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The Future Direction Of Helium 3 Isotope Energy

  With the over-exploitation of natural resources, scientists estimate that in 50 years, all of us will run out of oil, natural gas, coal and other common energy resources. Wind, solar and even the shale gas that has been the rage in America for years are more or less imperfect. But helium 3, an isotope of helium that can generate clean electricity for human use, is attracting attention from scientists around the world.

  For a long time, scientists hope to find a kind of new energy that can last, clean and effective to solve the current energy crisis. So we turned our attention to nuclear power (fusion power and fission power). But nuclear fission generates large amounts of radioactive waste and poses a serious danger to the environment. The latter, nuclear fusion (using deuterium and tritium thermonuclear fusion reactions), also produces powerful and life-threatening neutron radiation. But as an isotope of helium, a helium-3 thermonuclear reactor does not pose an environmental hazard because it does not produce neutron radiation. But the earth's helium resources (helium makes up only about 5.2 parts per million of the air, and its isotope helium 3 is even smaller) are not enough to build such reactors.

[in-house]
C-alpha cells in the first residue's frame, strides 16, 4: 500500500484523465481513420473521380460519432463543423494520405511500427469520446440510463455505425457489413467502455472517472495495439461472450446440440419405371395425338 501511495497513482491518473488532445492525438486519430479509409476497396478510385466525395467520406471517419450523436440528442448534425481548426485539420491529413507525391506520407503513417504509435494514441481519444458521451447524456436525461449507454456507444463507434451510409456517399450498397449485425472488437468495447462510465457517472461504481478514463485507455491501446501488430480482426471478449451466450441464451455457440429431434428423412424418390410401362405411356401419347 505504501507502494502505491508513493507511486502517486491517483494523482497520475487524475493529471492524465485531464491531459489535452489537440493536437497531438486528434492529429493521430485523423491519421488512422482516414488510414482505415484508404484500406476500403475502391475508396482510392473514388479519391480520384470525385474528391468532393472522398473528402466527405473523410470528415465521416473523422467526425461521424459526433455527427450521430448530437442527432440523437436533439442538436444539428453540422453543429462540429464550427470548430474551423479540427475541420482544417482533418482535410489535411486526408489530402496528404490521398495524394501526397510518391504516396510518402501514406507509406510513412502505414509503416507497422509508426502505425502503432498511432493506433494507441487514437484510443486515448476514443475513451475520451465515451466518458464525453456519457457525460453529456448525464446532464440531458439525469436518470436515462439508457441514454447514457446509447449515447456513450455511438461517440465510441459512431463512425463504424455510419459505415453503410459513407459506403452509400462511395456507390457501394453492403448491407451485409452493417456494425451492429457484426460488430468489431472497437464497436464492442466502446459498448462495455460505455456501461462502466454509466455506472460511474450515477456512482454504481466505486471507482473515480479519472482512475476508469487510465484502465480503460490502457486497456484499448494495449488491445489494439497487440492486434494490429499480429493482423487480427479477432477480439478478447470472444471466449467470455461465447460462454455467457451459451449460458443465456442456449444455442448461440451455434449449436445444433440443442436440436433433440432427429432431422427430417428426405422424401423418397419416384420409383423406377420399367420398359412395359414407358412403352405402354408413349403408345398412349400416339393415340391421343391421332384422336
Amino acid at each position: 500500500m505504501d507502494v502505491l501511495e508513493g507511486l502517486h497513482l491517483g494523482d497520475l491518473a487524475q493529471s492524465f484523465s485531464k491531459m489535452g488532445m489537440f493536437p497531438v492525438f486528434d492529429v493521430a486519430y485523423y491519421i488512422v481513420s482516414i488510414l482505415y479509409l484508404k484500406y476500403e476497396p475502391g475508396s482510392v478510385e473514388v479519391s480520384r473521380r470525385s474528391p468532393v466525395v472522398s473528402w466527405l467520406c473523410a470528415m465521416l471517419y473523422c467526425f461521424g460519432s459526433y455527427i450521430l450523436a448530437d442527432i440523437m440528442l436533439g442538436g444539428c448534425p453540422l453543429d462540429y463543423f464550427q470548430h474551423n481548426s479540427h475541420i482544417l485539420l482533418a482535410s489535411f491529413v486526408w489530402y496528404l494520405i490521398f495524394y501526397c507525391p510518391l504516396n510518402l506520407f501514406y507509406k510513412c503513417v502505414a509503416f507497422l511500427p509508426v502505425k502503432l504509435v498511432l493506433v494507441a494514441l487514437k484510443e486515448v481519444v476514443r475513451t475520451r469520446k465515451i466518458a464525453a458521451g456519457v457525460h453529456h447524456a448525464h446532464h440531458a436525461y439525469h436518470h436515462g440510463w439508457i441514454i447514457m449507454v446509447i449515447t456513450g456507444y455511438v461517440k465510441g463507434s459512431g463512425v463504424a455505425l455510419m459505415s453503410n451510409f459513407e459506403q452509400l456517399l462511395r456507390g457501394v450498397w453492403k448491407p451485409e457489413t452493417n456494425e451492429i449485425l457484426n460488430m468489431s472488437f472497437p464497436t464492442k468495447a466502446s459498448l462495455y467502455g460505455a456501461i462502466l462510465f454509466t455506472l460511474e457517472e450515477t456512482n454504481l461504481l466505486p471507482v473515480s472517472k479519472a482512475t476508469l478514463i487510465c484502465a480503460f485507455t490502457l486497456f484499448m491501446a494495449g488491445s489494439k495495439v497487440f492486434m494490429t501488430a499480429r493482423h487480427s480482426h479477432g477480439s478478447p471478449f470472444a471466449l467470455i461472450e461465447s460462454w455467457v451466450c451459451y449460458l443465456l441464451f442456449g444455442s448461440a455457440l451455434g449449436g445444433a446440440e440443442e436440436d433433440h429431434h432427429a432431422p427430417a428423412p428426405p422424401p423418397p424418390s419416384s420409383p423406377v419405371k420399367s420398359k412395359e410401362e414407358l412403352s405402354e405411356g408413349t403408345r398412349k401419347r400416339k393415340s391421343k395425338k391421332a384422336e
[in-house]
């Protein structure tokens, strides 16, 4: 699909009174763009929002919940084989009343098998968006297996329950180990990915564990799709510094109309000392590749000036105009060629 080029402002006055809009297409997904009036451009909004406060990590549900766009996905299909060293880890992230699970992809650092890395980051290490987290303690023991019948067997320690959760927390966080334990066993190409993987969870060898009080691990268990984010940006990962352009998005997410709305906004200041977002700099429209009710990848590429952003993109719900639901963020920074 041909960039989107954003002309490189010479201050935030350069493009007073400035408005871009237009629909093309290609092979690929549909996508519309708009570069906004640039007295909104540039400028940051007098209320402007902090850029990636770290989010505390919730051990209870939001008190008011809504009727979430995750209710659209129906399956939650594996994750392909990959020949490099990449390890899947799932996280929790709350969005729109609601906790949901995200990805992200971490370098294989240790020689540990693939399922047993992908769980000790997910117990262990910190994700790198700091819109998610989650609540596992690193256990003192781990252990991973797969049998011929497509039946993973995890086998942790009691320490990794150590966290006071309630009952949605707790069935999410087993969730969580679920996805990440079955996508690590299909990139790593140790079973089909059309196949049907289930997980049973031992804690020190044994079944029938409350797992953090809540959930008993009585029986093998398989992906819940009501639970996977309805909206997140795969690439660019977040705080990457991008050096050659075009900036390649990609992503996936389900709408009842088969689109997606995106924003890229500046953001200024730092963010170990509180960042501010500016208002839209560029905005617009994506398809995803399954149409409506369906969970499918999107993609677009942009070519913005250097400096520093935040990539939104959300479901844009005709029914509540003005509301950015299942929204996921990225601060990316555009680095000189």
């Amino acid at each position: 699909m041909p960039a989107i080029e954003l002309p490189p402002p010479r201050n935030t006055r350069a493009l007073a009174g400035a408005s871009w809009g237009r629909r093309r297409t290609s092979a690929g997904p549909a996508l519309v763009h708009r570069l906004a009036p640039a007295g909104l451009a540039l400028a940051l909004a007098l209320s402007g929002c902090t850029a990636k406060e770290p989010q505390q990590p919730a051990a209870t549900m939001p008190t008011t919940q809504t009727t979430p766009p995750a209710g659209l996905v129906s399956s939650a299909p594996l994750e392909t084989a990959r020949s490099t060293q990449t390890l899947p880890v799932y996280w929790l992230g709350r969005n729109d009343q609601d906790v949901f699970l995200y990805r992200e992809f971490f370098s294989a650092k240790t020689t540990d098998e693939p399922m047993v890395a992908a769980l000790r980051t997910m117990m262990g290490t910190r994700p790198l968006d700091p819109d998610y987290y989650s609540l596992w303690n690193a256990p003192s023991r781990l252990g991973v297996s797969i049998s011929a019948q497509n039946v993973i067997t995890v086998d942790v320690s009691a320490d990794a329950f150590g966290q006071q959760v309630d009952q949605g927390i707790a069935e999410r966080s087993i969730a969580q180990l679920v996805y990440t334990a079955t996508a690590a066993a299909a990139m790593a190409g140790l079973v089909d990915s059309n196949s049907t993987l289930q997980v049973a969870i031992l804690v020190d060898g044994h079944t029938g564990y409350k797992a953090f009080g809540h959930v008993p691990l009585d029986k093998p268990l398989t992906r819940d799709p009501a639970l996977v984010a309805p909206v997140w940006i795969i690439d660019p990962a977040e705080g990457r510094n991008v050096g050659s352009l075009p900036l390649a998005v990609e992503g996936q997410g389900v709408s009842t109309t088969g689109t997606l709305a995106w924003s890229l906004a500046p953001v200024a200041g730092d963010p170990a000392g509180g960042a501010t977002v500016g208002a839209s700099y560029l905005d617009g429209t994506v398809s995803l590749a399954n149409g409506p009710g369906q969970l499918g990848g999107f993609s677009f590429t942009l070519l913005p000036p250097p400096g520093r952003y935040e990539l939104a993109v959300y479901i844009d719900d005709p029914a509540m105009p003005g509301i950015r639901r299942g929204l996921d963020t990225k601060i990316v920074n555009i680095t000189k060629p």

The good news is that although earth has a serious shortage of helium 3, the moon is rich in it. Due to the moon's unique geographic environment (no atmosphere), the lunar surface soil is exposed to direct sunlight for a long time, and the solar wind blows directly over the lunar surface, leaving a wealth of volatile chemical elements and helium 3. According to preliminary estimates, there are currently 100w-500w tons of helium-3 on the moon. China would need only 8 tons of helium-3 a year to generate electricity, and the world would need only 100 tons a year. There is enough helium 3 on the moon to last the entire human race for 10,000 years. Although the cost of extracting helium 3 from the moon is high, it is estimated to be $1 billion per ton (or $4 billion per ton when transportation is included). But from an environmental and sustainable point of view, the price is excellent quality and reasonable price. And as human aerospace technology matures, space transportation will become cheaper.


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